Updates to Switzerland's Corporate Legal Reforms
2 February 2022

Switzerland has yet to adopt a binding code for the regulation of matters relating to corporate governance. There are some existing binding Acts, rules, ordinances, and stock exchange regulations as well as several non-binding codes developed by private organisations where provisions for the regulation of corporate governance matters can be found, however, an exhaustive list of provisions is yet to be introduced.

The good news is that the Swiss parliament in the year 2020 approved a bill. It is believed that these new provisions in the Swiss Code of Obligations (CO) shall modernize Swiss corporate law from an overall perspective while adhering to its core principles. While it is presumed that most of these provisions shall take effect in 2022, some provisions have already entered into force at the beginning of 2021. Some legal developments in the corporate governance arena in Switzerland have been highlighted below.

  1. A new provision (new article 734f CO) as regards gender quota has been introduced. The implementation of this provision works on a comply-or-explain basis. Though the new provisions have already taken effect in Switzerland, however, they are still subject to long transition periods. As per this gender quota provision, each gender must be represented on the board of directors at least by 30% starting from 2026 and by 20% in the executive management starting from 2031. Since the implementation of this provision works on a comply-or-explain basis, companies therefore will not be sanctioned if they cannot reach the targets set out in the provision. The companies will nevertheless have to divulge the reasons for their non-compliance in the report of compensation.
  2. Say-on-pay (that includes an annual binding say-on-pay vote) rules and regulations currently enshrined in the Ordinance against Excessive Compensation (OaEC) will be moved to the CO. Some new adjustments have been brought to the existing ones such as regulation of post-contractual non-compete-agreement which is also known as ‘restrictive covenants’. As per this sterner regulation, irrespective of the stint of the post-contractual non-compete agreement, the total compensation has now been fixed at the annual average compensation of the last three years.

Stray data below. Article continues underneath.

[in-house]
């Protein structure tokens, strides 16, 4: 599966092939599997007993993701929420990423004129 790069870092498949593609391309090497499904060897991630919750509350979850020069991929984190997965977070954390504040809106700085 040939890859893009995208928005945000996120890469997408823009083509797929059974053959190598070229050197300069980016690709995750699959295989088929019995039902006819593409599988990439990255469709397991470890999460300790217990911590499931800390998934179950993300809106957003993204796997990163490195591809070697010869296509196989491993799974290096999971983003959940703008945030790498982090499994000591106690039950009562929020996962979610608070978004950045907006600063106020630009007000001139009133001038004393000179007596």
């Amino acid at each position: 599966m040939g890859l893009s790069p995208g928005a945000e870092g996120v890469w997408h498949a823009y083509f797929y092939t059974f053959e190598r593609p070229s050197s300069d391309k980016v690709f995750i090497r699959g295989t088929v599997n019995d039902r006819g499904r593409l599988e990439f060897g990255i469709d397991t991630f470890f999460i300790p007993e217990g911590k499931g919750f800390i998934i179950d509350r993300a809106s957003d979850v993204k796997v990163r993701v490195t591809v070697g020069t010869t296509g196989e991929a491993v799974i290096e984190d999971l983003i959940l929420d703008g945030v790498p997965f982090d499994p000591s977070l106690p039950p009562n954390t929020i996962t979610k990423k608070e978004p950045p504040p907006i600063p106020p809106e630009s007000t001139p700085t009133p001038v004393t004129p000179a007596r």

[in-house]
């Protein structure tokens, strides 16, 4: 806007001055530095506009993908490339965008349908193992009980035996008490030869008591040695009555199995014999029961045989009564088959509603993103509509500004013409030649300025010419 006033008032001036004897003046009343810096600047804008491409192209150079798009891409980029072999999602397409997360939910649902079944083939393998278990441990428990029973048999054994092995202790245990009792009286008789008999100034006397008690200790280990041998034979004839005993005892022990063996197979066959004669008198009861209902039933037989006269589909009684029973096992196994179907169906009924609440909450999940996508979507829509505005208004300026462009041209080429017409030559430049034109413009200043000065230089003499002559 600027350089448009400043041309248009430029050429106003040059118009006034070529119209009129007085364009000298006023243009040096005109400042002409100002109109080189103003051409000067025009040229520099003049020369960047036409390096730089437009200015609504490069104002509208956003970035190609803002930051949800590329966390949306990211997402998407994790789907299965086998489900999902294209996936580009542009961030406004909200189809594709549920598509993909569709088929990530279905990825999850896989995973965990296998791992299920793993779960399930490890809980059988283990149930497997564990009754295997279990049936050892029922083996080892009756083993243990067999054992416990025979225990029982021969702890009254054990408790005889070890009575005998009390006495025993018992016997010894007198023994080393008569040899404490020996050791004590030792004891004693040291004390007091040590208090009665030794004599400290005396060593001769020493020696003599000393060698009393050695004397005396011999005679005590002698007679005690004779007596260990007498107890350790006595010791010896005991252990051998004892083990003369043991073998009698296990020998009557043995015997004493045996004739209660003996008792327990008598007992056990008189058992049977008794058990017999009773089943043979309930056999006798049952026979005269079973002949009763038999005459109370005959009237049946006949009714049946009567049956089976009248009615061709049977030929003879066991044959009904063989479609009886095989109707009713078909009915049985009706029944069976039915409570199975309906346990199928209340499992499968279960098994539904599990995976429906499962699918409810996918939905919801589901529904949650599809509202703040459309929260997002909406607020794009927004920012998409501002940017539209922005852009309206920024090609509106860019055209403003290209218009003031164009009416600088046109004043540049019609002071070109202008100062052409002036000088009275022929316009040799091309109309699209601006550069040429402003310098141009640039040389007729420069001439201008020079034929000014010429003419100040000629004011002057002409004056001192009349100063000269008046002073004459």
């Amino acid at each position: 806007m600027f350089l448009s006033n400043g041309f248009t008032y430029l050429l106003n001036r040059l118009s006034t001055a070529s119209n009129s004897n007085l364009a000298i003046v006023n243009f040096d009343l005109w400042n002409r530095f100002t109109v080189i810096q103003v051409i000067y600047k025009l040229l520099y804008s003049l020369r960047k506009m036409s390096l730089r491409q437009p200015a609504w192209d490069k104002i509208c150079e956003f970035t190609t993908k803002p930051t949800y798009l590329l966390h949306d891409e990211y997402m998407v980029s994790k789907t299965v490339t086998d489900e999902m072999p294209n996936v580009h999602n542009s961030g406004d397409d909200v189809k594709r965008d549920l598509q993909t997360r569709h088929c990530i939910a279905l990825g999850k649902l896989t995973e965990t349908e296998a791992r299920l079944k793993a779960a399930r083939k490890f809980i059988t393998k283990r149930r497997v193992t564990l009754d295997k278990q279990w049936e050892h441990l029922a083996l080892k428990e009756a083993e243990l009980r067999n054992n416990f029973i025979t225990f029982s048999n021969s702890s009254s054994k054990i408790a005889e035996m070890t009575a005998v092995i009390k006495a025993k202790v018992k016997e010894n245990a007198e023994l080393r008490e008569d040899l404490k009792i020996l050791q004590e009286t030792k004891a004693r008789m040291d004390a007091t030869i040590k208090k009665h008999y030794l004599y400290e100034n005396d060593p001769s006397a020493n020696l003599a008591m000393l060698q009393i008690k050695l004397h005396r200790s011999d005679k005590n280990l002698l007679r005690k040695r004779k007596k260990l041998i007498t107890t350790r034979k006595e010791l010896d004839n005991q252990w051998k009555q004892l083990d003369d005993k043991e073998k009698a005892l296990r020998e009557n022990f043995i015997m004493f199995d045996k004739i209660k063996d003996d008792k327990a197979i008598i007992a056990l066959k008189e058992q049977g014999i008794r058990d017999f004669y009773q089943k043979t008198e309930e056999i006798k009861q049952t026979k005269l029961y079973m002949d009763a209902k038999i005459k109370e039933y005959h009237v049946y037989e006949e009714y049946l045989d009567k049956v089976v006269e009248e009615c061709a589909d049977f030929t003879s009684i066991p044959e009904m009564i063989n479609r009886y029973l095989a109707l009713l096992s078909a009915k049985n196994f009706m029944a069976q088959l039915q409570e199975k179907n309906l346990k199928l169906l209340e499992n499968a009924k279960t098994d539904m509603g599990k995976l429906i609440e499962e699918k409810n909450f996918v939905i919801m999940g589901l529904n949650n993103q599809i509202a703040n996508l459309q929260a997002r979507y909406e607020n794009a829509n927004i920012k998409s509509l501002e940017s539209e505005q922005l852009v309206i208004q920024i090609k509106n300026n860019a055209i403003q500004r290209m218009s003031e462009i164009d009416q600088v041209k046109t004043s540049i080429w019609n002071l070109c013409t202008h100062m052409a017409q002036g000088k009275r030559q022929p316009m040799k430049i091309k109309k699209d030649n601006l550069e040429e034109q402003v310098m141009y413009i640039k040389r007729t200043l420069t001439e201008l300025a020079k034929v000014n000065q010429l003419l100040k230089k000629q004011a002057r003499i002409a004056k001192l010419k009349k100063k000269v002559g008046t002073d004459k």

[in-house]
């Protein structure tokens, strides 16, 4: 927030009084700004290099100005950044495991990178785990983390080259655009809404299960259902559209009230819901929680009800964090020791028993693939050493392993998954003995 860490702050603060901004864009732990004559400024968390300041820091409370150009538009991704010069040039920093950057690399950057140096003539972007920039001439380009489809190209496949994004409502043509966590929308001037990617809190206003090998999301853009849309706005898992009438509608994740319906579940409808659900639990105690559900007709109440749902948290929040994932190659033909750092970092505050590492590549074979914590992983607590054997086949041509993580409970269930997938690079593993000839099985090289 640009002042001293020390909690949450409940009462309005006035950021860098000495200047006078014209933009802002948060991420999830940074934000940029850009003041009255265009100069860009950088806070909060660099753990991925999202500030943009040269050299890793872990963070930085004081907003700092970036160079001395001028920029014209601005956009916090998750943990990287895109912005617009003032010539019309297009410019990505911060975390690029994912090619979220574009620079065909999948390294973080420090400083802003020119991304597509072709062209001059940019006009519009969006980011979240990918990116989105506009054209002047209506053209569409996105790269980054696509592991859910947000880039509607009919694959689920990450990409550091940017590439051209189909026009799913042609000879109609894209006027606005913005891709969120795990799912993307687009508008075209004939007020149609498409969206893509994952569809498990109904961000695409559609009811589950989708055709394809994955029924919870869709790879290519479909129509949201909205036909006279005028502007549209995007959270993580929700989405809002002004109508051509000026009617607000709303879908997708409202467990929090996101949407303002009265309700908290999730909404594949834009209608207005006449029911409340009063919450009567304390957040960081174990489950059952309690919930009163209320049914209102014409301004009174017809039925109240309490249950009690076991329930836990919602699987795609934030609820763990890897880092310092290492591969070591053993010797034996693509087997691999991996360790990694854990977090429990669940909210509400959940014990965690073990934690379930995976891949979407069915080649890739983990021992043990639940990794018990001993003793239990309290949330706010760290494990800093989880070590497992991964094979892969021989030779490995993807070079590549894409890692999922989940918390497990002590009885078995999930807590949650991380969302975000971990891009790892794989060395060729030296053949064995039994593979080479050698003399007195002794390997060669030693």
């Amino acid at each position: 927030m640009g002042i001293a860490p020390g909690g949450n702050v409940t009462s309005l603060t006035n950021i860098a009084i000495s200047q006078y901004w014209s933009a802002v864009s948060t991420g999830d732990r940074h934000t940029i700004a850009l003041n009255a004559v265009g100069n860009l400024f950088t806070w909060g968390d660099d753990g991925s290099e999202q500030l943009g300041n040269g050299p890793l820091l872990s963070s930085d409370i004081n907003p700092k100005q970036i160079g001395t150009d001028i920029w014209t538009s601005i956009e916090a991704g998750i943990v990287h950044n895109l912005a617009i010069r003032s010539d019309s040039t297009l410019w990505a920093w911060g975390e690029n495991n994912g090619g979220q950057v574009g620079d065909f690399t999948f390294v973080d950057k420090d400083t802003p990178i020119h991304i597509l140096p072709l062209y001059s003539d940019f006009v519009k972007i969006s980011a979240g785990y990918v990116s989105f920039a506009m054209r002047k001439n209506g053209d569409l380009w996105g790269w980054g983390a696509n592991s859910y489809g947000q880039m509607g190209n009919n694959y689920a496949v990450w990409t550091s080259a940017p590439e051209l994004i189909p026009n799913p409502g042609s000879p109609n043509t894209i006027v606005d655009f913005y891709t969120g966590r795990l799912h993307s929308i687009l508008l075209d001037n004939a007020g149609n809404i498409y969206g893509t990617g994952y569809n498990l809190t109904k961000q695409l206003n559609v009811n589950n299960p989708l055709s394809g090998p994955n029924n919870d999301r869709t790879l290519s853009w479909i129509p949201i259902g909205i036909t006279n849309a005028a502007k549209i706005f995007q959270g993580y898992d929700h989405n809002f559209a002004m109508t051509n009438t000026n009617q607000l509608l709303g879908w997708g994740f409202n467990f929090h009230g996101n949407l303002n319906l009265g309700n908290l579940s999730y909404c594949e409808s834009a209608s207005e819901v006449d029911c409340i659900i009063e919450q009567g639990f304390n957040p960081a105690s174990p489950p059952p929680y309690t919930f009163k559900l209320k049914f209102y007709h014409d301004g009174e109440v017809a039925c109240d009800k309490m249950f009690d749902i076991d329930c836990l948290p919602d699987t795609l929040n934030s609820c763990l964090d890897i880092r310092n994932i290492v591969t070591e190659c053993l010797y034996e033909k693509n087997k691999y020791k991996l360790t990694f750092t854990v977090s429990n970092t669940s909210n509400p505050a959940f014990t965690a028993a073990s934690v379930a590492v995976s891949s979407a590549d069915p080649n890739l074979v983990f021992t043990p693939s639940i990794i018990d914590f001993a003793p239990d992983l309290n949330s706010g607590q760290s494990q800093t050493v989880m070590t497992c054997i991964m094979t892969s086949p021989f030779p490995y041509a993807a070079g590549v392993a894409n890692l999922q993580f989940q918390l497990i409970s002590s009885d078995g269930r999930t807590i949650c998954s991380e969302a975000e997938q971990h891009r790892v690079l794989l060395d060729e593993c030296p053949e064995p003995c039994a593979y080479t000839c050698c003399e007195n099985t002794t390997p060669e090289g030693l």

3. Developments have been brought to some other rules of corporate governance as well such as:
    • the rights of shareholders, where the new and lower threshold shareholders will now be able to put items on the agenda,
    • rules on general meetings, which will include virtual or online meetings as well as an expedition of electronic distribution of documents,
    • powers of shareholders, where the shareholders will now be required to approve de-listing.

These developments represent a significant evolution in Switzerland’s corporate governance landscape, introducing measures to enhance transparency, diversity, and accountability in the corporate sector. As Switzerland embraces these changes, the stage is set for a more modern and robust framework for corporate governance.